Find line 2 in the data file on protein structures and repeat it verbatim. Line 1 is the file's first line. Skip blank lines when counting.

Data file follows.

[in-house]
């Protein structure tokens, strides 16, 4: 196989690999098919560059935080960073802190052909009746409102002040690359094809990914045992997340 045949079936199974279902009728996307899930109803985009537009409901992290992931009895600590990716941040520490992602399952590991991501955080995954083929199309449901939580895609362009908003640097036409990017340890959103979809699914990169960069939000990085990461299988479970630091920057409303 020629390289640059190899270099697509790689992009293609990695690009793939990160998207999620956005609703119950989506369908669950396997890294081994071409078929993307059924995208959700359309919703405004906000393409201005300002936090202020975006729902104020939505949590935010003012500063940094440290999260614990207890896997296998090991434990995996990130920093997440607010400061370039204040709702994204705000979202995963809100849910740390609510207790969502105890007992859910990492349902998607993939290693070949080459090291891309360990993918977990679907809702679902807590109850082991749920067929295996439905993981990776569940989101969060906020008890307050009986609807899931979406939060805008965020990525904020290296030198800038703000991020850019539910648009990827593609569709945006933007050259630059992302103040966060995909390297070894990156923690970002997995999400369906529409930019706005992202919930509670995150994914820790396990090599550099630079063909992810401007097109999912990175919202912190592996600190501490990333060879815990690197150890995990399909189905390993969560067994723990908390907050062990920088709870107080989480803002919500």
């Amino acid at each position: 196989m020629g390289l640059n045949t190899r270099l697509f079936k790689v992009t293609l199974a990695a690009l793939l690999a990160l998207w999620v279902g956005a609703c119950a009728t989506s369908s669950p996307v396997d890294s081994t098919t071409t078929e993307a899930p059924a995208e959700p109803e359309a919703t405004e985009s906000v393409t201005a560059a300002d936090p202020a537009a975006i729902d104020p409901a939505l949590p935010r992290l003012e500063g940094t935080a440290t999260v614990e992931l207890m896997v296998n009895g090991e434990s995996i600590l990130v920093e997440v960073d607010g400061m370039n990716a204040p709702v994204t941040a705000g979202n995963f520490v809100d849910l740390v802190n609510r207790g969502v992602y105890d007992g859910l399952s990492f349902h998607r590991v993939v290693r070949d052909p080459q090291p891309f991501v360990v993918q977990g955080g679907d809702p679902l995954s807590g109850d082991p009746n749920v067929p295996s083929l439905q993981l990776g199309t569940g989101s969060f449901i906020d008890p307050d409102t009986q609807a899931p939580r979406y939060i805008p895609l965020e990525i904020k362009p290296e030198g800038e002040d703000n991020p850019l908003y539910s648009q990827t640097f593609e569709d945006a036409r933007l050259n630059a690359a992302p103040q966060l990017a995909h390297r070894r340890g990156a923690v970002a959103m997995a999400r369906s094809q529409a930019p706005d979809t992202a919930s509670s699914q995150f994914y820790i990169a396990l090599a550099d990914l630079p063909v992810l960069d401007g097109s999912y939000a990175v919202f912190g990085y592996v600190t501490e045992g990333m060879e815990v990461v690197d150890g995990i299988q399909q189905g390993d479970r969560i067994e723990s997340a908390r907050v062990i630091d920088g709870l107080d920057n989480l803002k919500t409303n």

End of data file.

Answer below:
């Protein structure tokens, strides 16, 4: 196989690999098919560059935080960073802190052909009746409102002040690359094809990914045992997340 045949079936199974279902009728996307899930109803985009537009409901992290992931009895600590990716941040520490992602399952590991991501955080995954083929199309449901939580895609362009908003640097036409990017340890959103979809699914990169960069939000990085990461299988479970630091920057409303 020629390289640059190899270099697509790689992009293609990695690009793939990160998207999620956005609703119950989506369908669950396997890294081994071409078929993307059924995208959700359309919703405004906000393409201005300002936090202020975006729902104020939505949590935010003012500063940094440290999260614990207890896997296998090991434990995996990130920093997440607010400061370039204040709702994204705000979202995963809100849910740390609510207790969502105890007992859910990492349902998607993939290693070949080459090291891309360990993918977990679907809702679902807590109850082991749920067929295996439905993981990776569940989101969060906020008890307050009986609807899931979406939060805008965020990525904020290296030198800038703000991020850019539910648009990827593609569709945006933007050259630059992302103040966060995909390297070894990156923690970002997995999400369906529409930019706005992202919930509670995150994914820790396990090599550099630079063909992810401007097109999912990175919202912190592996600190501490990333060879815990690197150890995990399909189905390993969560067994723990908390907050062990920088709870107080989480803002919500």